Antiquarian Anabaptist

Apologetics from an Anabaptist perspective

Less is more (and more is less)

Too many new writers have the idea that they have to use interesting words to entice others to read their prose. They load up on colourful adjectives and adverbs, the more syllables the better, and replace simple nouns and verbs with ones that are larger and weightier. Readers get weary trying to wade through that stuff and soon head for the exit.

We should not try to impress the reader with our grandiloquent vocabulary, just take him gently by the hand and show him what we see. The adverbs, adjectives and big words get in the way of that view.

Stripping away the useless words forces us to describe what we see. Don’t write “A magnificent vista opened before my awe-struck eyes,” describe what you see. Don’t make yourself and your feelings the focal point, the reader wants you to paint a word picture.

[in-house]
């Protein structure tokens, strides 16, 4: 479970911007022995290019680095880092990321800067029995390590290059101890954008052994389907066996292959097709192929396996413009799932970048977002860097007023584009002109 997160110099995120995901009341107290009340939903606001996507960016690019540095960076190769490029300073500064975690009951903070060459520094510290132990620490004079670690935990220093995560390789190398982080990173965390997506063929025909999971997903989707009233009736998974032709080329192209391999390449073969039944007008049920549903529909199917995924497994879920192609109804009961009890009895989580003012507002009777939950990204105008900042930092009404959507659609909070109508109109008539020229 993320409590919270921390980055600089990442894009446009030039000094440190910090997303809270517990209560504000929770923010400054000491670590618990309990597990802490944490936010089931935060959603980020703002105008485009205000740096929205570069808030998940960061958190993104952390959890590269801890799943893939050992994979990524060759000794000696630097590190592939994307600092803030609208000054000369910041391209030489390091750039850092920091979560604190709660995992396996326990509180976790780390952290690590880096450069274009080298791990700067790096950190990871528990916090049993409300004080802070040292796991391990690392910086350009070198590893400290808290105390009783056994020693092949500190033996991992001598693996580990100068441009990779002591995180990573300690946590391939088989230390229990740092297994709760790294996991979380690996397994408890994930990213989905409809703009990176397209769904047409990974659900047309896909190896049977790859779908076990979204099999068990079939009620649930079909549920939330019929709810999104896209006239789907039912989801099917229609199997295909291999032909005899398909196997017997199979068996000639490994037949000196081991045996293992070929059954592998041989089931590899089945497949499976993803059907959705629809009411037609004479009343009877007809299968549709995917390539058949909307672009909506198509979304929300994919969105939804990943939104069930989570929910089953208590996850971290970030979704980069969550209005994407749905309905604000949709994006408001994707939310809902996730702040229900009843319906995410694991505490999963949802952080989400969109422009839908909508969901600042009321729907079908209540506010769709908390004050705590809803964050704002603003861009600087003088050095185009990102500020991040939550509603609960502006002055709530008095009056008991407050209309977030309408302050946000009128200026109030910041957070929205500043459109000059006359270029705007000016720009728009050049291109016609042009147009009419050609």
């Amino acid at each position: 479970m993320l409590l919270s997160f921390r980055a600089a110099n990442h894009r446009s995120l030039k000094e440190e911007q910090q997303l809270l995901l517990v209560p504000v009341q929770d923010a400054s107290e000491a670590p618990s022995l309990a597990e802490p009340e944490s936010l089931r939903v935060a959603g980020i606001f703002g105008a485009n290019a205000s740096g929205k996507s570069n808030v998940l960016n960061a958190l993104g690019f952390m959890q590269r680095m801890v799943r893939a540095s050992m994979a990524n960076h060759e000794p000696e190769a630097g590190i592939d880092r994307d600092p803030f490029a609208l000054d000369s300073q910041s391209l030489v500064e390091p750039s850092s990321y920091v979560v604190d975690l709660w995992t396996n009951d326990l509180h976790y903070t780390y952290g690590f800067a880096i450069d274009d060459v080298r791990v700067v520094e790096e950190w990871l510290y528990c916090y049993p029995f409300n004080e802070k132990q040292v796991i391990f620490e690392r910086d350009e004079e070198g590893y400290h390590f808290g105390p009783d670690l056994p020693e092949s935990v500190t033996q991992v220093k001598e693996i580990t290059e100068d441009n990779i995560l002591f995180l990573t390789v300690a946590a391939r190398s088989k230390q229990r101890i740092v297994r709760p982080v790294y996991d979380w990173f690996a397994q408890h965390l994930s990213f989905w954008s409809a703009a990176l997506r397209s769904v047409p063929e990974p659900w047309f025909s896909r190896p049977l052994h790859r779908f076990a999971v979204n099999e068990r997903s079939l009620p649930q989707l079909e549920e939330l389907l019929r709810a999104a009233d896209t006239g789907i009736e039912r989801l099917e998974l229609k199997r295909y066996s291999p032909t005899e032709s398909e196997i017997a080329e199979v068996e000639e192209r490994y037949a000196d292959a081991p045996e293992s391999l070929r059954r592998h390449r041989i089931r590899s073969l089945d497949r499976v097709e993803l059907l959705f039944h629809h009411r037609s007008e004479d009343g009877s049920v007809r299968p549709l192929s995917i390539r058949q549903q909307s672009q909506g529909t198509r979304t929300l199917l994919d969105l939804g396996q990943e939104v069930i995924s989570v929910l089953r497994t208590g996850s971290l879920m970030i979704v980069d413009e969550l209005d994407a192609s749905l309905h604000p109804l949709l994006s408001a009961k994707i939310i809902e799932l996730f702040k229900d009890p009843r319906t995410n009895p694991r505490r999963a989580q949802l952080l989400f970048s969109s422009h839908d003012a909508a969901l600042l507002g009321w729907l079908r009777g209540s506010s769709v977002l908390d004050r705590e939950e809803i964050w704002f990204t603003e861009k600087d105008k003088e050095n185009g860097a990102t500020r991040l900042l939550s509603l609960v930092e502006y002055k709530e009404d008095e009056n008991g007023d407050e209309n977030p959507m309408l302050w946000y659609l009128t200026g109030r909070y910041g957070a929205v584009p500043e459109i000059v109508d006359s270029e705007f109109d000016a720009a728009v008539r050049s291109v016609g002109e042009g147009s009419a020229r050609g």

Some writers think that it gets boring to continually repeat “he said,” “she said.” They opt for “Eleanor sighed,” “George growled,” Nancy wailed,” “Eddie mumbled,” “Vickie sobbed,” and worse. There are two mistakes in this kind of thing. “Said” does not hinder the flow of the story, it is the simplest way to tell your reader that someone said something. Replacing it with something more creative may stop the reader in her tracks to contemplate this strange object on her pathway through the story. Secondly, if someone is shocked, hurt, surprised, it is more effective to describe the changes in that person’s face. Do her eyes grow wide, or narrow? Does her mouth fall open, or are her lips pressed together?

The goal in writing is to tell a story, describe an event, give instructions or give reasons why something should, or should not, be believed. It is not to draw attention to ourselves. There are times when a big word is the most appropriate word to use, but most of the time big words, adverbs and adjectives are just ways of saying “Look at me! See what I can do!” Cutting those words out will make our writing more effective, leaving them in could cause verbal indigestion in the reader.

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